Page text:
For several years, gai bo (“chicken pot”) was all the rage at Hong Kong hotpot restaurants. It starts life as one dish – chopped up, bone-in chicken pieces with a thick, complex sauce seasoned with lots of spices that you might not normally associate with Chinese food, but it ends up as something else. After most of the meat has been eaten, hot broth is stirred into the sauce remaining in the pot, which is then used to poach raw ingredients.
Don’t let the long list of ingredients intimidate you: this dish is easy to cook and doesn’t require any special techniques.
The chicken should be cut through the bone into bite-size pieces for stir-fries; you can do this yourself, or have the butcher do it for you.
Behind the spice and numbness of Sichuan dishes, lies a dark and bloody history of wars and conflicts. Listen more on Eat Drink Asia podcast about this cuisine of diversity and excitement.
Buy Sichuan peppercorns on the Goldthread shop.
Make the chilli paste mixture. In a bowl, mix together the chilli sauce, doubanjiang, oyster sauce, chu hou paste, soy sauce, rice wine, sugar and salt. Put the cut-up chicken in a bowl and pour about half of the chilli-paste mixture over the meat. Mix well so the chicken pieces are evenly coated. Set aside the chicken and remaining chilli-paste mixture while preparing the other ingredients.
Pull the stem ends from the dried chillies and shake out and discard as many seeds as possible. Put the chillies in a bowl, cover with hot water and leave for about 15 minutes, then drain before blotting them with paper towels.
Remove and discard as many black seeds as possible from the Sichuan peppercorns, leaving behind the husks. Loosely wrap the nutmeg in a paper towel and put it on a cutting board. Hit the nutmeg with a meat mallet to break it into two or three pieces. Break each star anise into two pieces. Cut the garlic cloves in half. Place the chunk of ginger on the cutting board and hit it with the meat mallet to lightly crush it.
Sprinkle the cornstarch over the marinated chicken and mix well. Pour cooking oil to a depth of about 8cm (3⅜inch) in a wok (or use a wide, deep pan and add oil to the depth of about 4cm [1½inch]) and heat to 180ºC (350ºF). Fry the chicken pieces in batches for about a minute - just long enough to set the exterior but not to fully cook the meat. Drain the chicken on paper towels.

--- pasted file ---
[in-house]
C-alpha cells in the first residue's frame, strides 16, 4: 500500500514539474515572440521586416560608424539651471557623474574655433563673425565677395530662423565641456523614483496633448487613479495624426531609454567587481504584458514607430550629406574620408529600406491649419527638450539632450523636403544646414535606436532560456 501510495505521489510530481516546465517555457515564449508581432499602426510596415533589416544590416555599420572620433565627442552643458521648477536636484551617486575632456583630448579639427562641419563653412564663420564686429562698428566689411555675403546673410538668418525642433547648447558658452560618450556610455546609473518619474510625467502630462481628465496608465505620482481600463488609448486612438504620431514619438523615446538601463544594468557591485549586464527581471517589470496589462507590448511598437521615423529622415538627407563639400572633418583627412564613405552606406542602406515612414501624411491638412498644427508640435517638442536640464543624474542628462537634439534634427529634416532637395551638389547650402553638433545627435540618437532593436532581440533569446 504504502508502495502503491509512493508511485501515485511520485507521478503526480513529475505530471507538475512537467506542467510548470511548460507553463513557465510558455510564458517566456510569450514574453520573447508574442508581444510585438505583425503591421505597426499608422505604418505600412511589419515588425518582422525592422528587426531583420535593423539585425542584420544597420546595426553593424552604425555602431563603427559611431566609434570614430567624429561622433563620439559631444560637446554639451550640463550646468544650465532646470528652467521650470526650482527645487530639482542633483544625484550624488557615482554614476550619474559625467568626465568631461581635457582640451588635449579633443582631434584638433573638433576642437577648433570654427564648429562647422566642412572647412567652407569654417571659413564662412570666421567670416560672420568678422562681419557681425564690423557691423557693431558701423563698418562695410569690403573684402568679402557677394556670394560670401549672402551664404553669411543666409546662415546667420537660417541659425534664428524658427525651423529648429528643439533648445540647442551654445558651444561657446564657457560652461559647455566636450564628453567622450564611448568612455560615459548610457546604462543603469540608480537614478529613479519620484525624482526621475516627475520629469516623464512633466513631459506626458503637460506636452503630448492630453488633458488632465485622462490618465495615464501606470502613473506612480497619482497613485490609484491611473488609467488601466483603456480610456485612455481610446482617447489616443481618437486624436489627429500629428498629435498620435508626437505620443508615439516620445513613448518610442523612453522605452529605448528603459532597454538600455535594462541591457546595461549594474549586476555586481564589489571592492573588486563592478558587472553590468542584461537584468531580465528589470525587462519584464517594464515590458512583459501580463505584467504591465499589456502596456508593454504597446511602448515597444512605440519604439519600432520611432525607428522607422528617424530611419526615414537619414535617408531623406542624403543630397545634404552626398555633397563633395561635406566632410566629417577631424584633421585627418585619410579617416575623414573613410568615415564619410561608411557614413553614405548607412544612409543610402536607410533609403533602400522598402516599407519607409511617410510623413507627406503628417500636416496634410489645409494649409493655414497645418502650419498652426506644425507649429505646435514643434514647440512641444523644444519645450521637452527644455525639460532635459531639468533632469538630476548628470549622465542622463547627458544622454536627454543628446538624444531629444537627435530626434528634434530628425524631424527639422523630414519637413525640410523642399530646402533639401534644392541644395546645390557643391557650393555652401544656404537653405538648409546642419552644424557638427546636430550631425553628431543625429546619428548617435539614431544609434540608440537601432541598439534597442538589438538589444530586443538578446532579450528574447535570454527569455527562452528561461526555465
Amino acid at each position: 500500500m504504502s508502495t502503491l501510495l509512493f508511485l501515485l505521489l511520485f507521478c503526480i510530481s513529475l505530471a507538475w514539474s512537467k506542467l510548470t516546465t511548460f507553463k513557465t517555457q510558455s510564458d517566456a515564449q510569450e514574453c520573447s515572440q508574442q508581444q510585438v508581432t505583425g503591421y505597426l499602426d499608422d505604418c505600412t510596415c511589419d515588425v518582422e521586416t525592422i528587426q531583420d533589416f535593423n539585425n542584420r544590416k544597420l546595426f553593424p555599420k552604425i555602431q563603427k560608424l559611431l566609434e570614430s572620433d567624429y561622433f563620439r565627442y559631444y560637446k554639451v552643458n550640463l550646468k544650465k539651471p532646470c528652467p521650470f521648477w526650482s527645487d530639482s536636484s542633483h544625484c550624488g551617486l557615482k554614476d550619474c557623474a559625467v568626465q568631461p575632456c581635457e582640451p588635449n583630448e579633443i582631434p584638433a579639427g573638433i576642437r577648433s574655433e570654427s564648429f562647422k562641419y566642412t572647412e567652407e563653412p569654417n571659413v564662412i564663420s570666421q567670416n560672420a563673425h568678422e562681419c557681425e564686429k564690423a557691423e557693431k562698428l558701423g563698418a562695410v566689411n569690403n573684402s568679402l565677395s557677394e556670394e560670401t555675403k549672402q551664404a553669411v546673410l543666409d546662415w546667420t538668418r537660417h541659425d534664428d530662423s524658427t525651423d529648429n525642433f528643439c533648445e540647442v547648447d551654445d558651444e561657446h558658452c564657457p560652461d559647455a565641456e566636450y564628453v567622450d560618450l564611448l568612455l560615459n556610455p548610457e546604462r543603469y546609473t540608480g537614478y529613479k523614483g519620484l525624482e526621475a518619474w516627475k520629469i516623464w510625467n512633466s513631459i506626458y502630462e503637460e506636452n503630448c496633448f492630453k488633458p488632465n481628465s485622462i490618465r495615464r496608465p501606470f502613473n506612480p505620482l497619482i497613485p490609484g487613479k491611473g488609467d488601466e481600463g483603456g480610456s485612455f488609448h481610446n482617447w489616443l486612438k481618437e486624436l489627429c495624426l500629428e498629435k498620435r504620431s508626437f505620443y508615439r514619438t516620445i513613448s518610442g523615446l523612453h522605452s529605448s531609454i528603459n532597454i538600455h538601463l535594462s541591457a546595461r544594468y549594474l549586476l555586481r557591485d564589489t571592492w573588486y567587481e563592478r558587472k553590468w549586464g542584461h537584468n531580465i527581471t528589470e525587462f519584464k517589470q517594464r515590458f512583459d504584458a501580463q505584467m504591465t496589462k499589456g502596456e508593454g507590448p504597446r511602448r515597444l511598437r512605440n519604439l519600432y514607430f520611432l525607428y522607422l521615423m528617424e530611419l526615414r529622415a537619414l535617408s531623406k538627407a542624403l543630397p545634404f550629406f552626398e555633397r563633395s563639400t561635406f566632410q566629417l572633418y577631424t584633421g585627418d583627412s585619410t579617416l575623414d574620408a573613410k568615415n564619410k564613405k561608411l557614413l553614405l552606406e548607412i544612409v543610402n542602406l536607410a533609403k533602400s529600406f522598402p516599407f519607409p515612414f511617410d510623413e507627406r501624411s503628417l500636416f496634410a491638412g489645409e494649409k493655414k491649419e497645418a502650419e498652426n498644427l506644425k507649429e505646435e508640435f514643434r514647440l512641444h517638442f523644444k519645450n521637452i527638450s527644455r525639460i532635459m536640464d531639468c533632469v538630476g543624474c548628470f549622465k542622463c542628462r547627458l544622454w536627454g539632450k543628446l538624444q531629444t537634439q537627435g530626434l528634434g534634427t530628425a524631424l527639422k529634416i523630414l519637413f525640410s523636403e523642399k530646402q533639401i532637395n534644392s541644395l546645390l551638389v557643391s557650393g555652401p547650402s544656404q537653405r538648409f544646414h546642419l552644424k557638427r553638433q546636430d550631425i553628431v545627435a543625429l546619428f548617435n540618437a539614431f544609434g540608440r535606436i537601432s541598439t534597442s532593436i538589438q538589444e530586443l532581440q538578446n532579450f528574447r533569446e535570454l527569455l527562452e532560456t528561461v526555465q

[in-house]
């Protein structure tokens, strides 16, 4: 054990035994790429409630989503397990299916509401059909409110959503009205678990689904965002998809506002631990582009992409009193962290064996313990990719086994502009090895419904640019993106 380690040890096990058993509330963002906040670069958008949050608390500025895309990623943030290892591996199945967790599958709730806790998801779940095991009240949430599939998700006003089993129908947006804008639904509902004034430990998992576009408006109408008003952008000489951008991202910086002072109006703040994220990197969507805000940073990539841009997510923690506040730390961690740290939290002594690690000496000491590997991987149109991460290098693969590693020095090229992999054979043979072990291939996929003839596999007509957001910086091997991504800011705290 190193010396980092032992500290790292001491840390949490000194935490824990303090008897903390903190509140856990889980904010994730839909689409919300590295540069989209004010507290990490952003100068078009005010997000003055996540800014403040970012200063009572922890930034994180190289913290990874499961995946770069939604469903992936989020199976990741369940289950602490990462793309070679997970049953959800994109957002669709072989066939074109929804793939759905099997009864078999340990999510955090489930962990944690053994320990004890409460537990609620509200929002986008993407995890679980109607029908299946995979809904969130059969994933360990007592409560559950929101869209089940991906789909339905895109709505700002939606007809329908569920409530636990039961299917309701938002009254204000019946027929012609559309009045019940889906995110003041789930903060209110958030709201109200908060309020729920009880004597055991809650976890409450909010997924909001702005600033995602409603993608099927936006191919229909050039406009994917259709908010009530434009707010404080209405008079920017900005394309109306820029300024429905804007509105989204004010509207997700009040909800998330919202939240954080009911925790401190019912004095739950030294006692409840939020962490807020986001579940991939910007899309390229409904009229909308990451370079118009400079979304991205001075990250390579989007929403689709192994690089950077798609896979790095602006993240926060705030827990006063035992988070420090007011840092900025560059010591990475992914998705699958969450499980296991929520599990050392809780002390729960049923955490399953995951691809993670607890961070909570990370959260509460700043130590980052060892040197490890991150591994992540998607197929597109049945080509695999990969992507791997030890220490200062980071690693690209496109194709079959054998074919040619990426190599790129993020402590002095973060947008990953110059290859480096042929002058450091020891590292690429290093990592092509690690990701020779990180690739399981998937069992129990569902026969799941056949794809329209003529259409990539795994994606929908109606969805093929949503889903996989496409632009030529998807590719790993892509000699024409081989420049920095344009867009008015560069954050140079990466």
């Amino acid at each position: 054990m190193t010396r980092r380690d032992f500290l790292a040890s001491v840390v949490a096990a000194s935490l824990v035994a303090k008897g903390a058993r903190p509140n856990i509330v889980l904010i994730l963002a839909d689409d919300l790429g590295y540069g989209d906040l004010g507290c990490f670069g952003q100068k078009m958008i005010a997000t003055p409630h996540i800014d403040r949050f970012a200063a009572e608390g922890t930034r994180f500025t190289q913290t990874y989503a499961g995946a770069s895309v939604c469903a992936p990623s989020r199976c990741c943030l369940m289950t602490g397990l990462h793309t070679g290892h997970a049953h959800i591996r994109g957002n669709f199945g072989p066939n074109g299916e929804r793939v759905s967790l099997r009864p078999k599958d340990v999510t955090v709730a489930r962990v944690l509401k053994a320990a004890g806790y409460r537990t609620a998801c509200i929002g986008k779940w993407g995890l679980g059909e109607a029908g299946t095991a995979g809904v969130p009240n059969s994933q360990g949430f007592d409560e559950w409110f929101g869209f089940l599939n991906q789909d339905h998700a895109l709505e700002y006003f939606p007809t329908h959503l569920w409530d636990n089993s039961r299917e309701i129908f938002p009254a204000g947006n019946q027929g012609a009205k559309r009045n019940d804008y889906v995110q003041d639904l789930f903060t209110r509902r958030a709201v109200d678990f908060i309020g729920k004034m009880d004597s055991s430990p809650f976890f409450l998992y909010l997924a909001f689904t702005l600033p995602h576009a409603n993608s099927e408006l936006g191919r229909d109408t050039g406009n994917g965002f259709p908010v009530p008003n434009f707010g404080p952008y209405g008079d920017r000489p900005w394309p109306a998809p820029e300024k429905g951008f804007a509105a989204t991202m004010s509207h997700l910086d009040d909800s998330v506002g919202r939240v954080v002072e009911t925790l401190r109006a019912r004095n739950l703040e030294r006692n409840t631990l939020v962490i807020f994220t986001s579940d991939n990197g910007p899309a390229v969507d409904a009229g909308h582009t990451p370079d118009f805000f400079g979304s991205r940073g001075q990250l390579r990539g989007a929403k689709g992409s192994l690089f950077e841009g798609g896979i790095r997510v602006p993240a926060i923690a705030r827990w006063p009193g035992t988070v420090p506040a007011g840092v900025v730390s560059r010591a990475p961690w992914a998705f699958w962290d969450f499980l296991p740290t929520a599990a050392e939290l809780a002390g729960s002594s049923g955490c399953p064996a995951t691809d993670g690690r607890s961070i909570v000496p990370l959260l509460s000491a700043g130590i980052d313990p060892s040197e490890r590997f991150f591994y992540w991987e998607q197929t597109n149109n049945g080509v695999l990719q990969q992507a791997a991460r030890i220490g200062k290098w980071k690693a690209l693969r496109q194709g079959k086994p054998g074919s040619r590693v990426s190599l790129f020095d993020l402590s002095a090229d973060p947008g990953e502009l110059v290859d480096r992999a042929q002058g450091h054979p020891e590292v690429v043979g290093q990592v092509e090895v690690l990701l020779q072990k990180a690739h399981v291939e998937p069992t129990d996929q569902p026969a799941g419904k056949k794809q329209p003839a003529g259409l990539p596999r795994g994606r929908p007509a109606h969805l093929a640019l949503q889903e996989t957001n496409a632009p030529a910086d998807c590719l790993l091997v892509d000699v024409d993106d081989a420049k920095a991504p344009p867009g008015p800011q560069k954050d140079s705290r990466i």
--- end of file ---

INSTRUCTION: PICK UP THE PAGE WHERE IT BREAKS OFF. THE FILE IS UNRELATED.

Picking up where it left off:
Heat 30ml (2tbsp) of cooking oil in a large Chinese clay pot that holds about two litres (two quarts). When the oil is hot, add the dried chillies, Sichuan peppercorns, cinnamon stick, nutmeg, star anise, cardamom pods, whole black peppercorns, fennel seeds, cumin seeds, garlic, shallots, ginger and fresh chillies. Cook, stirring frequently, until the spices are toasted and fragrant.
Add the remaining chilli-paste mixture and stir constantly for about 30 seconds. Add the chicken pieces and about 120ml (½cup) of water. Bring to the boil and stir well to combine. Lower the heat then cover the pot with the lid. Simmer for about 45 minutes, stirring occasionally, or until the chicken is cooked through. The sauce should lightly coat the chicken, but shouldn’t be entirely dry; if the meat is in danger of sticking to the bottom and sides of the pot, stir in more water. Taste the sauce and correct the seasonings, if necessary.
Cut the Chinese celery and spring onions into 3cm (1¼inch) lengths. Stir them and the fresh coriander (cilantro) sprigs into the pot and simmer until wilted. Serve the chicken pot with hot steamed rice and a dish of stir-fried vegetables.
After eating most of the chicken, add about 1.5 litres of unsalted chicken broth (or water) to the pot and place it over a portable burner. Bring to the boil, then serve with an array of raw meats, seafood, vegetables, noodles and other hotpot ingredients. Let your guests mix their own dipping sauce from ingredients that include soy sauce, sesame oil, sesame paste, chilli oil, crushed peanuts and chopped fresh chillies, garlic, spring onions and coriander (cilantro) sprigs.